Saturday, March 31, 2012


It was a long day, but we did manage to get two coats of paint on all the trim and finish Big John's shop doors. They look pretty good!

They're clad in galvanized tin and wrapped in cedar - and they've given me an idea for shutters, too!

Friday, March 30, 2012


The chicks got moved out of the garage and into the brood pen today. They were happy to have the extra room.

The hens are very curious about their new neighbors.

The feeling was mutual!

Blue was curious too - about Big John's boat. But he's too cool and gorgeous to show it. 

Saturday, March 24, 2012


Today was such a beautiful day that we put the chicks outside in the "playpen" for a bit, while we painted. They loved it!

Of course, Daisy had to be right there in the middle of things.

And Tribett, with his good manners, came over to introduce himself to the new girls! 


We finally got the perfect weather to paint - warm and calm - so we took advantage of it. Big John and I covered all the windows, posts, and the porch first.

Then Big John cranked up the sprayer and got after it.

And in no time, he was done!

If there's time tomorrow after working in the garden, I'll start painting the trim and doors. And Big John may try to clad his shop doors in tin. It's lookin' good - much better than that pale yellow it's been for so long!

Tuesday, March 20, 2012


Daisy and Blue

and Pancho

.... checking out the quail.


We're working hard to stay one step ahead of these quickly growing quail. At 3 weeks old, they had outgrown the large brood box Big John built. It was way too crowded - and stinky.

Big John finished up the 4-story estate-sale brood box by wiring heat bulbs at the back of each section.

 The bulbs are separated from the rest of the pen by a wire wall. This keeps the birds and anything else flammable away from the bulbs, but allows them to get close enough to the heat to stay warm. The back half of each floor, where the bulbs are, is covered in OSB - warm and cozy! The front half is covered in 1/2 inch hardware cloth. If they get too hot, the birds can escape the heat and come up front for a breeze.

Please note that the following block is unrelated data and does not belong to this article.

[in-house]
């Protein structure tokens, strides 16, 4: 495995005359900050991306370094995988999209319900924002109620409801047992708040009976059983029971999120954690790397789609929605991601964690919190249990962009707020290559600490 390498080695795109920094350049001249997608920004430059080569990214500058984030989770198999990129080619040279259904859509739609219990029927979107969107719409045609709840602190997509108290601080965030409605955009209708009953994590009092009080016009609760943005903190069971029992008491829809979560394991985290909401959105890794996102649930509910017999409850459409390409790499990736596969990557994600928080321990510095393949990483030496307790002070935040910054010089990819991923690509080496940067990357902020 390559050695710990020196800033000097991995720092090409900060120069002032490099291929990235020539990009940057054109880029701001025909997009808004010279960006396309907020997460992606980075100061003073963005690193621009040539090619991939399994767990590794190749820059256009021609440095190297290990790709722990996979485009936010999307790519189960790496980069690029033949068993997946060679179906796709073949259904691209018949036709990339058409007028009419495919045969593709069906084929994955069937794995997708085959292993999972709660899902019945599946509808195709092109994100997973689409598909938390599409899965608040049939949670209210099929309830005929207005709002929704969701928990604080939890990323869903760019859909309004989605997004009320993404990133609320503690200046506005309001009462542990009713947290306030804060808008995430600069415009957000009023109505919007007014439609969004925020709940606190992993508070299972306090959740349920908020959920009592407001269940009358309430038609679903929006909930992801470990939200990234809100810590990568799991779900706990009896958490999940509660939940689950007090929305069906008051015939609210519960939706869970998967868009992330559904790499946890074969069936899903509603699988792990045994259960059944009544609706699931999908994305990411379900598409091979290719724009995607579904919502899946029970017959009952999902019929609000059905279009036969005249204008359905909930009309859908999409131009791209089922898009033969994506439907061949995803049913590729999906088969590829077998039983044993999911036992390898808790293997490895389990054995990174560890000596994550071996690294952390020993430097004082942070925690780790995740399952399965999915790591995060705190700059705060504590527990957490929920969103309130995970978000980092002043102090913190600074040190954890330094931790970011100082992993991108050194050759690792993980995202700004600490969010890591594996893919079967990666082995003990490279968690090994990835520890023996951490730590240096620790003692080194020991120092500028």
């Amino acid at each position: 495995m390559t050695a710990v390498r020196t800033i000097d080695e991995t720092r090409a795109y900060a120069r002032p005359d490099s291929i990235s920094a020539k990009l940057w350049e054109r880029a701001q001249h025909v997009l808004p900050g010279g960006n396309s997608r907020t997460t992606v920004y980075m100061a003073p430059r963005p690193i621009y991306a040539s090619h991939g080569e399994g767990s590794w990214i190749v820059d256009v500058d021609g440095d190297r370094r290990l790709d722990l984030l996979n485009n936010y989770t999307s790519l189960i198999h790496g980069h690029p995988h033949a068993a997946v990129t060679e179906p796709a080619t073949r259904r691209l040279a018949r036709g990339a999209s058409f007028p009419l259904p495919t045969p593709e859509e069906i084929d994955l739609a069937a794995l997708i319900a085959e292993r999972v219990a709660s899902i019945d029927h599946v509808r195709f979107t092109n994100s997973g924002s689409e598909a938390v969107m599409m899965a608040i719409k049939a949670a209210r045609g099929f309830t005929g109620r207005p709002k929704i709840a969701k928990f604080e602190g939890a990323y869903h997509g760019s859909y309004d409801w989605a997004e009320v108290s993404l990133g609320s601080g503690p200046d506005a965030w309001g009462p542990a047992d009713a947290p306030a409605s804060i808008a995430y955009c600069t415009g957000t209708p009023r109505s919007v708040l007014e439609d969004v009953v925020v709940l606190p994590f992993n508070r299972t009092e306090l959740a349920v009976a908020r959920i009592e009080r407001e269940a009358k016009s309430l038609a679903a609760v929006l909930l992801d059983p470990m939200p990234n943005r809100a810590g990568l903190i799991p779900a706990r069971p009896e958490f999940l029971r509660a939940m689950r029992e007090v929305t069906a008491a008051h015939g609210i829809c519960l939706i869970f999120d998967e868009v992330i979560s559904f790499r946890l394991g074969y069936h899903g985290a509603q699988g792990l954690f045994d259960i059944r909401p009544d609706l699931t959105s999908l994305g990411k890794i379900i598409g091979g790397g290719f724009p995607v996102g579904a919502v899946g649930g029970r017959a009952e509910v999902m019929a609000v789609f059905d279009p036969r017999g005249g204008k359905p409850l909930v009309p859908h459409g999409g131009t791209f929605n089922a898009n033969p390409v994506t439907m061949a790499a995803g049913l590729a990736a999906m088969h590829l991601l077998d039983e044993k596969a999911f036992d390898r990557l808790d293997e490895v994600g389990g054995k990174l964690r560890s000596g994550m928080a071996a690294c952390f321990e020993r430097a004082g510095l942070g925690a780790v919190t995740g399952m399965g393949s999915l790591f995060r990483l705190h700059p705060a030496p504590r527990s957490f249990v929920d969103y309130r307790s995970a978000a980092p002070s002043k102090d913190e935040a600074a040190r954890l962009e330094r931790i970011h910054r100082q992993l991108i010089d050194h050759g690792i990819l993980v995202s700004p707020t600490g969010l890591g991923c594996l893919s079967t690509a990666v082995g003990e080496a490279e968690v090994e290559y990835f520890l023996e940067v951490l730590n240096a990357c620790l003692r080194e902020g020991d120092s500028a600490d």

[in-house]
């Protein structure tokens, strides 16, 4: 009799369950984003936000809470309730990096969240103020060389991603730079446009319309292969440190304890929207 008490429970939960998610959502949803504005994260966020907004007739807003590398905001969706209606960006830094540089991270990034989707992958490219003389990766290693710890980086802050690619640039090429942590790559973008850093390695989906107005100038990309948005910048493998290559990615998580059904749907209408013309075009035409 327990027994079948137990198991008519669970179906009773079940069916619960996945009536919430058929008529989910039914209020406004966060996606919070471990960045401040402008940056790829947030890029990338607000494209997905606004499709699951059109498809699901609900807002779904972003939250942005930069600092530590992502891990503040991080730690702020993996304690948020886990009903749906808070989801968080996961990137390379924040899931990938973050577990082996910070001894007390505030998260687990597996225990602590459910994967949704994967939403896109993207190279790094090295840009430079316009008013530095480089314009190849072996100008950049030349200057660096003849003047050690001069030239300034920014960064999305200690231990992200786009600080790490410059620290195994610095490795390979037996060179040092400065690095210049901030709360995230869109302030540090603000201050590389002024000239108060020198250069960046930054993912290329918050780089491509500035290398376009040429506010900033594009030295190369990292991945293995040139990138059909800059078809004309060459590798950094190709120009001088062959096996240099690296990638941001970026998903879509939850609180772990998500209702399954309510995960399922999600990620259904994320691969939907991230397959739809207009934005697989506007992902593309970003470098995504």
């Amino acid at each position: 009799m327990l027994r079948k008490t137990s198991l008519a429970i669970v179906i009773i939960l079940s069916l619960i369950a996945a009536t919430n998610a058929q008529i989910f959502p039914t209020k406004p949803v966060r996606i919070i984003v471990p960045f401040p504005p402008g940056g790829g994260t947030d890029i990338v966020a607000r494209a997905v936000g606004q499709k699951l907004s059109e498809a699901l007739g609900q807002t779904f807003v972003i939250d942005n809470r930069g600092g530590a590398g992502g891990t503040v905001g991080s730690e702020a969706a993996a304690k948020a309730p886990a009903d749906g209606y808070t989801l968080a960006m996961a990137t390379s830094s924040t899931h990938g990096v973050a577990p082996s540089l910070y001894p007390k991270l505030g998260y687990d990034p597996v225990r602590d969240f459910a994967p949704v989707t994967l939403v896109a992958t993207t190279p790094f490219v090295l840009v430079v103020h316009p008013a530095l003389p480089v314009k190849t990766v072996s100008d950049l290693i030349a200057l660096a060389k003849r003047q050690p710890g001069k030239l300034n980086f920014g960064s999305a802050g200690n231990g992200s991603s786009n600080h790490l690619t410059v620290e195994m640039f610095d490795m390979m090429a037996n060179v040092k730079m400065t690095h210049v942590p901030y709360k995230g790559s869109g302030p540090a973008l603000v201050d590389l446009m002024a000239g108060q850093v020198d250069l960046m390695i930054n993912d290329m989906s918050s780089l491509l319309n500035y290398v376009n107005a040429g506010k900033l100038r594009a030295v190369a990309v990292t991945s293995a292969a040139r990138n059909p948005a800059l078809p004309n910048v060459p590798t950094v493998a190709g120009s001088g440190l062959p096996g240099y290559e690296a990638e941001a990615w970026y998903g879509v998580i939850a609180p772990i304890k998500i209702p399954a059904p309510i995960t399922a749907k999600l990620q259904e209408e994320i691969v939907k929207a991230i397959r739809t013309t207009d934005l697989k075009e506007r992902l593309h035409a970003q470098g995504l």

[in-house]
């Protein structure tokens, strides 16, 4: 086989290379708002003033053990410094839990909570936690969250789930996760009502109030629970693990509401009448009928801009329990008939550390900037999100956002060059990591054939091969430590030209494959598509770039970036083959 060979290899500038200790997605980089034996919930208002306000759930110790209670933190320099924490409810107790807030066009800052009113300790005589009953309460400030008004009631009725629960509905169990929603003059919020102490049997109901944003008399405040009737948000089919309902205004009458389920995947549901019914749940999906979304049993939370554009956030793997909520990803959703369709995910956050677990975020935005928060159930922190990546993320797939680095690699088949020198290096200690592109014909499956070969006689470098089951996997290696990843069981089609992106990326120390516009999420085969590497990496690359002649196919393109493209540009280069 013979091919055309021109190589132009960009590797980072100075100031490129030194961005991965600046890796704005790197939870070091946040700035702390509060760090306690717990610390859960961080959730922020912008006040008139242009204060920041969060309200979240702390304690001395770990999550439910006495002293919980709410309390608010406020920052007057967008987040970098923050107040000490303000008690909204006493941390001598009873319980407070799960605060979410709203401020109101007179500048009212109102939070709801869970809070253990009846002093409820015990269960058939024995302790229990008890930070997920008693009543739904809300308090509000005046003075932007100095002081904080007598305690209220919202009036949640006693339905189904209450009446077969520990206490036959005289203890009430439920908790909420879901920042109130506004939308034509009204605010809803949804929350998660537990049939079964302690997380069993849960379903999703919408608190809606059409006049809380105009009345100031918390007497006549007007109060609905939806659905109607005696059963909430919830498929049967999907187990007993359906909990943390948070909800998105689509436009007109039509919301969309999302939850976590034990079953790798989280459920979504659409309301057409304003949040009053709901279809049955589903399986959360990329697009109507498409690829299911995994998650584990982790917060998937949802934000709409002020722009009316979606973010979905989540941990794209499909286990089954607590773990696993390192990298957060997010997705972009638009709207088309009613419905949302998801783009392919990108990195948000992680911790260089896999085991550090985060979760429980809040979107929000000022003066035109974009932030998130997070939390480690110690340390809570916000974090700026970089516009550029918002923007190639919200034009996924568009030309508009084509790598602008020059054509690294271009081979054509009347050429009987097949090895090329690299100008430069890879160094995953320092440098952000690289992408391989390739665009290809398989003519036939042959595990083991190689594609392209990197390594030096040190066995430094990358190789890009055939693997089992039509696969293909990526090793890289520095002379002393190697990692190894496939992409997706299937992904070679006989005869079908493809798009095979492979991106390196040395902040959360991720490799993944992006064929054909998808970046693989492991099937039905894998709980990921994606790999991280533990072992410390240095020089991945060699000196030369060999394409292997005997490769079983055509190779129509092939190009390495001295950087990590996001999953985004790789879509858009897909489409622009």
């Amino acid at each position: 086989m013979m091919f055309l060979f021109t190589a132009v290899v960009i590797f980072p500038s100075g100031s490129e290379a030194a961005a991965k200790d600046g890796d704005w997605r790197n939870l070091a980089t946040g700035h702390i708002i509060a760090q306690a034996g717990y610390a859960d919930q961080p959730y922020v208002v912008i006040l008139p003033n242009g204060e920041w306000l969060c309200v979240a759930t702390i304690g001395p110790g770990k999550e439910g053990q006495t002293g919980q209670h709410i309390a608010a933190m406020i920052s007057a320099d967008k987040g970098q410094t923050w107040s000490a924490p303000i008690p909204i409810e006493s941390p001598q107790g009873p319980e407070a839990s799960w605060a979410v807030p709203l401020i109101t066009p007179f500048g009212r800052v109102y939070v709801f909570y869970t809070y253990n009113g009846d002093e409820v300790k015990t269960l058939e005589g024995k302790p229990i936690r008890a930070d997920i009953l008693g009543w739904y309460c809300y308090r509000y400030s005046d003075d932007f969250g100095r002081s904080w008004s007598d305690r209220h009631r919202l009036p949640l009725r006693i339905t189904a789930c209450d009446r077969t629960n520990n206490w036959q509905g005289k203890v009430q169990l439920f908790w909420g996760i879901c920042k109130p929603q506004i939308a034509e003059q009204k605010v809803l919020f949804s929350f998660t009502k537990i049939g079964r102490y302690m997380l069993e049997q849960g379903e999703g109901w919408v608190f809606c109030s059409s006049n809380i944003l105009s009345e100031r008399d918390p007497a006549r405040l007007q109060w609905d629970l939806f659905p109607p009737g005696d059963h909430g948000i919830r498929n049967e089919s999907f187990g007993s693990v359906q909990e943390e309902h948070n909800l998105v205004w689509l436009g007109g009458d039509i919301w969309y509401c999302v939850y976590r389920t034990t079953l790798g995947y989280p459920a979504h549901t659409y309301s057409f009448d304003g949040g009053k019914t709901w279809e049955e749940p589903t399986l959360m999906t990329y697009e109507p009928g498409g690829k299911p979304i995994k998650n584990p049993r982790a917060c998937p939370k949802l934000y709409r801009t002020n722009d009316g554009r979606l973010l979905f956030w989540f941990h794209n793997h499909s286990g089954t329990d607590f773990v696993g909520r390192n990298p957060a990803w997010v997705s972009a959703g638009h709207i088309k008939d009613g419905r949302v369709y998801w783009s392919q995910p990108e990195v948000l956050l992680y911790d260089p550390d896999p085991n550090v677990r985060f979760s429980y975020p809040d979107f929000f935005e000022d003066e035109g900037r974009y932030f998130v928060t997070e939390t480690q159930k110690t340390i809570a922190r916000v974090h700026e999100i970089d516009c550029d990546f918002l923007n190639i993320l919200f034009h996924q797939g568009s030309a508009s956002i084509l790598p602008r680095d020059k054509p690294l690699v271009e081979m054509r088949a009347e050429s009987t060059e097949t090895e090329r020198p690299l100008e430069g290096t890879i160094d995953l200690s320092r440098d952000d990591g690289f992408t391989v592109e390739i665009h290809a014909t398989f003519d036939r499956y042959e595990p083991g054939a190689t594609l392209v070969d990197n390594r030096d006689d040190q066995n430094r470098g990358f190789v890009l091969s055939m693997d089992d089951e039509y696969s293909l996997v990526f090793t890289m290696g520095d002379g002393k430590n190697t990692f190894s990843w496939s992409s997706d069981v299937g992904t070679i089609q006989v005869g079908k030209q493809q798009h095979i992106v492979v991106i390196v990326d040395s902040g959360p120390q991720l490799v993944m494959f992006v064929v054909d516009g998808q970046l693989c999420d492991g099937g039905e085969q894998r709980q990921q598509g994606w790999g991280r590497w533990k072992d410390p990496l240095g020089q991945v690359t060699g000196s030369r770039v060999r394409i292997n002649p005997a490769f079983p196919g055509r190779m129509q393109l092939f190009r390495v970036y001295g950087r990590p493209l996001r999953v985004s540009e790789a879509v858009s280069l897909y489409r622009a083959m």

Wiring complete, bulbs screwed in, and wheels attached, the quail condo was move-in ready!

Since the quail are fully feathered and the days are getting warmer, we decided it was time to move them outside. Plus, with 12 chicks and 37 quail, the garage is really starting to smell. We chose to put them in the goose pen, which offers protection from any late north winds we might get. Tribett wasn't so sure about our decision.

Big John added some tin to the west wall of the goose pen to protect the wiring from rain.

We separated the birds into groups of 10, 9, 9, and 9 - and tried to sex them as well. It was a little too early to tell, so we'll make adjustments this weekend. (Male coturnix have a rust colored breast, while the female's breast is buff colored.)

And with the quail moved into their new home, the chicks got to move into the large brood box - and just in time, as they are growing fast, too.

If you look real closely in the background, you can see Daisy eyeing the chicks.

Where birds are concerned, Daisy is never very far away!

Thursday, March 15, 2012


Just because it was a beautiful afternoon and I want some pictures to look at this summer and remember that it was green at one point this year, I took these pics.

This is the view of Tribett that Big John usually sees - right before he strikes!


The quail got their first dust bath today - it was actually a "sand bath." They've needed this for a while, but I kept forgetting to buy some sand.

And as you can see, they like it ...

... a lot!